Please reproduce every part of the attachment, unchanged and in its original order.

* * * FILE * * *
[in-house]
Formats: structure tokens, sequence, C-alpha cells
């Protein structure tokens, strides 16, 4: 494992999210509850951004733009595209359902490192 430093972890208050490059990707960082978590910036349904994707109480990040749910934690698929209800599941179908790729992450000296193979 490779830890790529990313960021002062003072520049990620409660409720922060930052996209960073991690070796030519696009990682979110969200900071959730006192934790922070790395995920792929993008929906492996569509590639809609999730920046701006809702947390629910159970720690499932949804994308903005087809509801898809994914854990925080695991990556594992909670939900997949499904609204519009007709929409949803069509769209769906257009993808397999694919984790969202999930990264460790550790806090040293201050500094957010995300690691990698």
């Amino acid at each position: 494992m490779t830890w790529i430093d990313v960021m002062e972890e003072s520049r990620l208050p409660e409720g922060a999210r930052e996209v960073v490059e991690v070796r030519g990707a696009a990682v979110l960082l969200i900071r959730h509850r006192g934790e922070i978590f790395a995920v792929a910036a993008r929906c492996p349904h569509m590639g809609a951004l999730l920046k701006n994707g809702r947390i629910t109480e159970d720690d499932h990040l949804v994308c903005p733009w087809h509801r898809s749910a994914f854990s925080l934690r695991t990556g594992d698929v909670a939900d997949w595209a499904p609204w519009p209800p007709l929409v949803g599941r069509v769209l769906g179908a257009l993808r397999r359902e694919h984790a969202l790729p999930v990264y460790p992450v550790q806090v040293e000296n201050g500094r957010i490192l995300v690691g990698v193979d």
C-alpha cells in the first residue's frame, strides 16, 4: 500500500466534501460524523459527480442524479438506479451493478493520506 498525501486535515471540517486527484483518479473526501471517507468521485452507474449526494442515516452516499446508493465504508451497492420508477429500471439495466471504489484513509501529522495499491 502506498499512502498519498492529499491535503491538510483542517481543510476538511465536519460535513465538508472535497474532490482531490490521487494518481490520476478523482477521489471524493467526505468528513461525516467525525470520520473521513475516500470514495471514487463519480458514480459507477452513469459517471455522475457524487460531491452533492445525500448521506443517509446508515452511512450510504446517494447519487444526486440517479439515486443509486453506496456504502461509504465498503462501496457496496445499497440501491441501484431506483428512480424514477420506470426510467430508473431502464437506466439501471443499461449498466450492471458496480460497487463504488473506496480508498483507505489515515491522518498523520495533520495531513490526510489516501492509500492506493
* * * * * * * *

[in-house]
Formats: structure tokens, sequence, C-alpha cells
């Protein structure tokens, strides 16, 4: 494992999210509850951004733009595209359902490192 430093972890208050490059990707960082978590910036349904994707109480990040749910934690698929209800599941179908790729992450000296193979 490779830890790529990313960021002062003072520049990620409660409720922060930052996209960073991690070796030519696009990682979110969200900071959730006192934790922070790395995920792929993008929906492996569509590639809609999730920046701006809702947390629910159970720690499932949804994308903005087809509801898809994914854990925080695991990556594992909670939900997949499904609204519009007709929409949803069509769209769906257009993808397999694919984790969202999930990264460790550790806090040293201050500094957010995300690691990698």
């Amino acid at each position: 494992m490779t830890w790529i430093d990313v960021m002062e972890e003072s520049r990620l208050p409660e409720g922060a999210r930052e996209v960073v490059e991690v070796r030519g990707a696009a990682v979110l960082l969200i900071r959730h509850r006192g934790e922070i978590f790395a995920v792929a910036a993008r929906c492996p349904h569509m590639g809609a951004l999730l920046k701006n994707g809702r947390i629910t109480e159970d720690d499932h990040l949804v994308c903005p733009w087809h509801r898809s749910a994914f854990s925080l934690r695991t990556g594992d698929v909670a939900d997949w595209a499904p609204w519009p209800p007709l929409v949803g599941r069509v769209l769906g179908a257009l993808r397999r359902e694919h984790a969202l790729p999930v990264y460790p992450v550790q806090v040293e000296n201050g500094r957010i490192l995300v690691g990698v193979d």
C-alpha cells in the first residue's frame, strides 16, 4: 500500500466534501460524523459527480442524479438506479451493478493520506 498525501486535515471540517486527484483518479473526501471517507468521485452507474449526494442515516452516499446508493465504508451497492420508477429500471439495466471504489484513509501529522495499491 502506498499512502498519498492529499491535503491538510483542517481543510476538511465536519460535513465538508472535497474532490482531490490521487494518481490520476478523482477521489471524493467526505468528513461525516467525525470520520473521513475516500470514495471514487463519480458514480459507477452513469459517471455522475457524487460531491452533492445525500448521506443517509446508515452511512450510504446517494447519487444526486440517479439515486443509486453506496456504502461509504465498503462501496457496496445499497440501491441501484431506483428512480424514477420506470426510467430508473431502464437506466439501471443499461449498466450492471458496480460497487463504488473506496480508498483507505489515515491522518498523520495533520495531513490526510489516501492509500492506493